“We do not play the piano with our fingers but with our mind”. Glenn Gould
I have been musing on this statement from one of the most popular yet controversial pianists of the 20th century. Gould had a highly individual style of playing the piano and his interpretations were often equally idiosyncratic.
It is generally assumed that fingers do all the work when playing the piano. I have forgotten how many times I have been asked if I have ‘the right type of fingers’ (whatever that is) followed by the ‘can I have a look at your hands’ moment! It seems that professional pianists can have all sorts of hand and finger types; Horowitz had short, stubby fingers and, by contrast, Liszt had (according to many former pupils) very long, slim fingers.
Fingers are really inconsequential because we play the piano with our minds; it is of fundamental importance in piano playing. You control your fingers (or any other part of your body) with your mind. They do exactly what they are told (most of the time!) and it is no fault of your fingers when they don’t do what they are told; your mind has given them incorrect signals. This is a simplistic viewpoint but it gets the message across.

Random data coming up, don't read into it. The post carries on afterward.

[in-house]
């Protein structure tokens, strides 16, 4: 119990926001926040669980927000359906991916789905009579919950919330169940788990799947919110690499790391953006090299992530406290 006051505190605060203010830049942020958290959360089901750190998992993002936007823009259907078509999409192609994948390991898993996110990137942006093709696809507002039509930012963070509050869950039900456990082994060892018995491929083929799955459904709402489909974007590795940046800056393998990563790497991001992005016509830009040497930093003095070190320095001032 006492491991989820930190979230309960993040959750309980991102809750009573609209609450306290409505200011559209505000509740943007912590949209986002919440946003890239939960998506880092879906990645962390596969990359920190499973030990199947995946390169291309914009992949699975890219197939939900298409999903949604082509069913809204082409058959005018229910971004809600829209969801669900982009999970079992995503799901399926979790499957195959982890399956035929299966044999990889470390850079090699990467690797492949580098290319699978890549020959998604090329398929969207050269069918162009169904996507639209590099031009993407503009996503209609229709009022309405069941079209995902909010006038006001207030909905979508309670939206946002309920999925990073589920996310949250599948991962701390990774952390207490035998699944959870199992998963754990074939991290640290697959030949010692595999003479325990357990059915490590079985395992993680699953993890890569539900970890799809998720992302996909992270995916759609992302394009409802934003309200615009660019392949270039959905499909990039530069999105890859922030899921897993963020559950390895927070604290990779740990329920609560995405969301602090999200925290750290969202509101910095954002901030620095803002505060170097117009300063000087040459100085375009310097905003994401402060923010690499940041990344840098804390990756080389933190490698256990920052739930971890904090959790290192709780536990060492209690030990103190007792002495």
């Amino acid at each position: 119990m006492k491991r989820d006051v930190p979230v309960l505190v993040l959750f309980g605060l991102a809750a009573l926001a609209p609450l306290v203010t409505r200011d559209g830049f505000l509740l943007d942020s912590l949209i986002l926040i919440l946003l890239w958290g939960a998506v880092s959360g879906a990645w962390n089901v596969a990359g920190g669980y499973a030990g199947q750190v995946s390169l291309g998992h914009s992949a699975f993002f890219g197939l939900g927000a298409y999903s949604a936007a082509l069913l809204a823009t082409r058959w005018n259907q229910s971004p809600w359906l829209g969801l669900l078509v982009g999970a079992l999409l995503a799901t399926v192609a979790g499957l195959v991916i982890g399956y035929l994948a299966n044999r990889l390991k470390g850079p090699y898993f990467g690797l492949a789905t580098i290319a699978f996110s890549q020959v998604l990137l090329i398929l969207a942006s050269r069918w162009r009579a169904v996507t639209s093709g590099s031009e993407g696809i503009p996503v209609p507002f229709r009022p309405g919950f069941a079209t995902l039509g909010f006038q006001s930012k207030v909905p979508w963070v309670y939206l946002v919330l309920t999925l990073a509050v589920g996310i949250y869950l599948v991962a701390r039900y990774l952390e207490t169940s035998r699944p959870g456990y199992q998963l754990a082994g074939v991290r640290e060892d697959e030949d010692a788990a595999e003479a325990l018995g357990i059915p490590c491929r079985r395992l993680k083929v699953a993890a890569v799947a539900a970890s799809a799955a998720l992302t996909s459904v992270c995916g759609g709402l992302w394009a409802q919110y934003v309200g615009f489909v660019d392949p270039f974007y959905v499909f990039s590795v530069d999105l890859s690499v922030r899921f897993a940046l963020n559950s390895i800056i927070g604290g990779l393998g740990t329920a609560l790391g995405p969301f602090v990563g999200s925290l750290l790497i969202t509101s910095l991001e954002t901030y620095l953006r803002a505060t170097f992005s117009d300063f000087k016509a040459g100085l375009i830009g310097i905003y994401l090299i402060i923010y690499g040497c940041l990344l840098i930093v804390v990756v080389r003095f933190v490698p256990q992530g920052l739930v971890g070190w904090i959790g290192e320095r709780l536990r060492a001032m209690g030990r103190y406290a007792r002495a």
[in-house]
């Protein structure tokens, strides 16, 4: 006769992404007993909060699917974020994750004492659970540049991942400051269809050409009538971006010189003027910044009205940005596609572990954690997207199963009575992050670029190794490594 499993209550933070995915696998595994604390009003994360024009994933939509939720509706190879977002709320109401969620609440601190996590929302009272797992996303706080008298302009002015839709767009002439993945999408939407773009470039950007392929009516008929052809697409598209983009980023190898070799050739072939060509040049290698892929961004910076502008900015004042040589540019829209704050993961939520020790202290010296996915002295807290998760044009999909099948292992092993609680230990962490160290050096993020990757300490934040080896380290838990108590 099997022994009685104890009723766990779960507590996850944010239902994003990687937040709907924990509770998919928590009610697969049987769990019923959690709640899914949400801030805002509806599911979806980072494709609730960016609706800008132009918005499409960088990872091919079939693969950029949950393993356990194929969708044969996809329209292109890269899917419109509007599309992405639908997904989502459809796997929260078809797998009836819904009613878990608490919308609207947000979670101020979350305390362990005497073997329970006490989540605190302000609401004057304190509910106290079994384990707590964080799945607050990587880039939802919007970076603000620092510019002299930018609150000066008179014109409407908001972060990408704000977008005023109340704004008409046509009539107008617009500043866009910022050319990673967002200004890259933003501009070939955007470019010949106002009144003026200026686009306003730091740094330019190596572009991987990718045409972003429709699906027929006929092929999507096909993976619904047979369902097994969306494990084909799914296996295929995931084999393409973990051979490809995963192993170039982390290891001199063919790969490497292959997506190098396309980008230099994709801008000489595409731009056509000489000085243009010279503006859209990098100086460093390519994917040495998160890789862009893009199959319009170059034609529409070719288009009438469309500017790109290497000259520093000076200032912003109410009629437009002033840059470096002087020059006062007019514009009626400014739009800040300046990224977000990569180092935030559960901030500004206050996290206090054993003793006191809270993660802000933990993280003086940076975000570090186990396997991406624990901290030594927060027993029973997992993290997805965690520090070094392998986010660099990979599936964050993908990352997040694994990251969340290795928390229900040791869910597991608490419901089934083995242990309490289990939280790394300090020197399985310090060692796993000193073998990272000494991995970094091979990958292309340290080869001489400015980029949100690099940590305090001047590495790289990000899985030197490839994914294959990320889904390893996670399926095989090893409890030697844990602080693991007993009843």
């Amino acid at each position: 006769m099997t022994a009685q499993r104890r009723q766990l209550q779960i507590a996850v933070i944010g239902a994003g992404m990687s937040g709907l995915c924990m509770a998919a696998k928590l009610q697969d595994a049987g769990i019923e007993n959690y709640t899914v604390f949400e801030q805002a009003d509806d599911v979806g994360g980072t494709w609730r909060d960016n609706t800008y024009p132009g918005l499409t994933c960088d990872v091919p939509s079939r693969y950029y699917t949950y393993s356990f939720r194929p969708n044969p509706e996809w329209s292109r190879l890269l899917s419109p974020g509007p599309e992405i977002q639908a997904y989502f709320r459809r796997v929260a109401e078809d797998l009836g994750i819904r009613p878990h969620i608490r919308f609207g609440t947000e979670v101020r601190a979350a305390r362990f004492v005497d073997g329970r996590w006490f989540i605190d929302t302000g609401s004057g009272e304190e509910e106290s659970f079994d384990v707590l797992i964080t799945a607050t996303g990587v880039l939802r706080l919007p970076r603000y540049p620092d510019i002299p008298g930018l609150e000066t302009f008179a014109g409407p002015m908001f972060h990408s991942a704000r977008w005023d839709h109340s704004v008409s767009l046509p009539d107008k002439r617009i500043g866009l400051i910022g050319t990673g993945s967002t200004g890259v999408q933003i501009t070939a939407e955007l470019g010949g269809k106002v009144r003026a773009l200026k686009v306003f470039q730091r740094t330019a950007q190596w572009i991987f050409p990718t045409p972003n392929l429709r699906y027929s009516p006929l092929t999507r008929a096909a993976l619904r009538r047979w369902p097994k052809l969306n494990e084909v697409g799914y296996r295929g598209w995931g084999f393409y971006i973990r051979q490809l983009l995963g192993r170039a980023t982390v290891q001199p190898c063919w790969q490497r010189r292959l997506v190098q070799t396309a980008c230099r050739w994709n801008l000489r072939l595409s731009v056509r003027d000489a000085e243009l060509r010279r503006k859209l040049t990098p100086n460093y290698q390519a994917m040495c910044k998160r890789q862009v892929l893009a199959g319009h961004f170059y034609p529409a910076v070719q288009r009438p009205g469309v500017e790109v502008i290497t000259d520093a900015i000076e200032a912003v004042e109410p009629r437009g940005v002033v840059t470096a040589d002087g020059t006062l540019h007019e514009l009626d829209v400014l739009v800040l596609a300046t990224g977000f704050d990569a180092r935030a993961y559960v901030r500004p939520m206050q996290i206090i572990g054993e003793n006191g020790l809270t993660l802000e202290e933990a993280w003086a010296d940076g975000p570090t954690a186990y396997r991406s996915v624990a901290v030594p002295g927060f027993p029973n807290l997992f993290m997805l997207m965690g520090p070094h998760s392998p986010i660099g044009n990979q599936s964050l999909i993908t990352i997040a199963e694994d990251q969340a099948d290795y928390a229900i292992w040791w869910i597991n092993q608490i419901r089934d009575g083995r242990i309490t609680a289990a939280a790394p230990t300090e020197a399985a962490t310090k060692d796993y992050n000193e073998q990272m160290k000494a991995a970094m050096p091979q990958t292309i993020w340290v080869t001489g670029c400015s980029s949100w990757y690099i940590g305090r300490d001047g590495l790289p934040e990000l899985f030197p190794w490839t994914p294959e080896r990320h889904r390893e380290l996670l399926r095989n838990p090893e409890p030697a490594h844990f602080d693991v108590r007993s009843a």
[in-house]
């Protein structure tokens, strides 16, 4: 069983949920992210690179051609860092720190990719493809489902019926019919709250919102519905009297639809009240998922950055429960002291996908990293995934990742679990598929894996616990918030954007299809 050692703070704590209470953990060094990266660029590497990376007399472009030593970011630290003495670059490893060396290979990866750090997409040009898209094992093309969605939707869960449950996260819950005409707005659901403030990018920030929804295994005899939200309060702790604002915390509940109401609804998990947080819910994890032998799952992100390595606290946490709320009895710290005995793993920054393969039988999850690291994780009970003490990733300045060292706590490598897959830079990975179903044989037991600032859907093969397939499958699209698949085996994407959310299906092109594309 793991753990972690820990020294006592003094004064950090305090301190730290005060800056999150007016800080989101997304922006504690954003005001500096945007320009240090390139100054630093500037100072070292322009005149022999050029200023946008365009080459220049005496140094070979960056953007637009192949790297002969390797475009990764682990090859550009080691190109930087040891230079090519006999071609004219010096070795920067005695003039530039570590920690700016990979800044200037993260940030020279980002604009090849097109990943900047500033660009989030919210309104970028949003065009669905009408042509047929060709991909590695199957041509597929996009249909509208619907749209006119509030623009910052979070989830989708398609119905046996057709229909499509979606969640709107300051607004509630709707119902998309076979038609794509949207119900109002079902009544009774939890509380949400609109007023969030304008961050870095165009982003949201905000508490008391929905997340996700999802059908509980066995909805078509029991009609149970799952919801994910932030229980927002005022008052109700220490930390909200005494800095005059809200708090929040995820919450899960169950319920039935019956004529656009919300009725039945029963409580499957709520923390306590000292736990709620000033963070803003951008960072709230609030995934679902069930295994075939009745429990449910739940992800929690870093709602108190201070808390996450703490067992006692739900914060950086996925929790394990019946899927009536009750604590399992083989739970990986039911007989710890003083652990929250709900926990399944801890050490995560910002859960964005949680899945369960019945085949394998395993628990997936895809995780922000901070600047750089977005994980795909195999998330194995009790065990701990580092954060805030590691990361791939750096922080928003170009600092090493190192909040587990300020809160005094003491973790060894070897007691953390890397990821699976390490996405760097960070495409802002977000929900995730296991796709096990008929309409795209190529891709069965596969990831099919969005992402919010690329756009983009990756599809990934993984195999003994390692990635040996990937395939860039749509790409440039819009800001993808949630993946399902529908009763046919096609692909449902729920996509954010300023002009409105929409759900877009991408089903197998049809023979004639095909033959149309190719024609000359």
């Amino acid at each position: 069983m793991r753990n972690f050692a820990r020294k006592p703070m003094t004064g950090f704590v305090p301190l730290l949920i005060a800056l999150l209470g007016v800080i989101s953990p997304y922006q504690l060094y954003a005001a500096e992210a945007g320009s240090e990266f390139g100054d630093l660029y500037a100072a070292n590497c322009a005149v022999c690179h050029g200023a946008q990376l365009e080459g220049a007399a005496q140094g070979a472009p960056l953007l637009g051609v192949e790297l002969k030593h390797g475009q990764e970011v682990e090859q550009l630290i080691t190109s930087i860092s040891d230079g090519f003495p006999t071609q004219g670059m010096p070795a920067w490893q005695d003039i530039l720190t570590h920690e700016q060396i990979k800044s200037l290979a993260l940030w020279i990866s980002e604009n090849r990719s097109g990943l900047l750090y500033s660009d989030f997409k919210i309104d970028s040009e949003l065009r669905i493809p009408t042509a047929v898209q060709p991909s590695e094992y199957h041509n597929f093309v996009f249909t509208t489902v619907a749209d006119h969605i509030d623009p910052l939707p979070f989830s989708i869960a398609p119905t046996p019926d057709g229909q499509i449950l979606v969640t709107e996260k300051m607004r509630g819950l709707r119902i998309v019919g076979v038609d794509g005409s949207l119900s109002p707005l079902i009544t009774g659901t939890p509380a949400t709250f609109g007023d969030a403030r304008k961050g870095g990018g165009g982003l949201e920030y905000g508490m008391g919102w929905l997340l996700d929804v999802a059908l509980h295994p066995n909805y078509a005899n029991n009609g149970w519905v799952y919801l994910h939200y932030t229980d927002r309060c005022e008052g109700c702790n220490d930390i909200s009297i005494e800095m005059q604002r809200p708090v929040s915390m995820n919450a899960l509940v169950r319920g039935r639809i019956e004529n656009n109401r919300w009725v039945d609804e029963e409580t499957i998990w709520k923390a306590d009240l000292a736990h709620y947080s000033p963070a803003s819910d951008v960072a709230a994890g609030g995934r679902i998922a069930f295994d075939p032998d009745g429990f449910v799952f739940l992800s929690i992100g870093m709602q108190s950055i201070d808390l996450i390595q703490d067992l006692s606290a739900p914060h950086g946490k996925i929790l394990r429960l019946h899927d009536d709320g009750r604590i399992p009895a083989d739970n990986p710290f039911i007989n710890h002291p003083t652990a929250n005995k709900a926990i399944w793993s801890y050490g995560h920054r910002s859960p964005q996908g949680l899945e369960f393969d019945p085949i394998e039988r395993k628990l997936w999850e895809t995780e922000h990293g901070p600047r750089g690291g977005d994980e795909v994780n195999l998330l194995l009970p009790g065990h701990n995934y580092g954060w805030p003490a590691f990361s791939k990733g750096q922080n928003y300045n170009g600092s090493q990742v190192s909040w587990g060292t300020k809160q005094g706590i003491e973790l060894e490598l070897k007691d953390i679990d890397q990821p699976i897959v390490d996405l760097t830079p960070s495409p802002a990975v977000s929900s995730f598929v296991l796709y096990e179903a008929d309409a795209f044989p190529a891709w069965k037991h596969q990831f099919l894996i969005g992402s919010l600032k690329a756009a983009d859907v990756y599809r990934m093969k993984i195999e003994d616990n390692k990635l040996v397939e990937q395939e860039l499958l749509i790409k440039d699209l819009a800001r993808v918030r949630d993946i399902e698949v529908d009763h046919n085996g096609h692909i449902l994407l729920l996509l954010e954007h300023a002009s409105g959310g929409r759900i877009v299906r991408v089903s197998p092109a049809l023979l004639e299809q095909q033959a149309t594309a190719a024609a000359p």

Once technical difficulties have been mastered through meticulous practice (all controlled by the mind), then you can focus on the musical and artistic tasks within a piece of music. This is where the mind really comes into play; in the powers of interpretation. This element could never be dictated by the fingers alone. Glenn Gould possessed a fine intellect and he frequently produced fairly unorthodox interpretations. They were totally unique which was part of his popularity and appeal.
Some favourite Gould interpretations:
For much more information about practising repertoire, take a look at my two-book piano course, Play it again: PIANO (Schott). Covering a huge array of styles and genres, 49 progressive pieces from approximately Grade 1 – 8 are featured, with at least two pages of practice tips for every piece.
If you’re thinking about learning to play the piano, my guide-book, So You Want To Play The Piano? (Alfred) is full of useful help and support.
The Faber Music Piano Anthology (Faber) is also a valuable resource for those who desire a collection of standard repertoire from Grades 2 – 8, featuring 78 pieces in total.
I have written a selection of educational piano music (both solo and duet) and you can hear it and find out much more here: EVC Music Publications.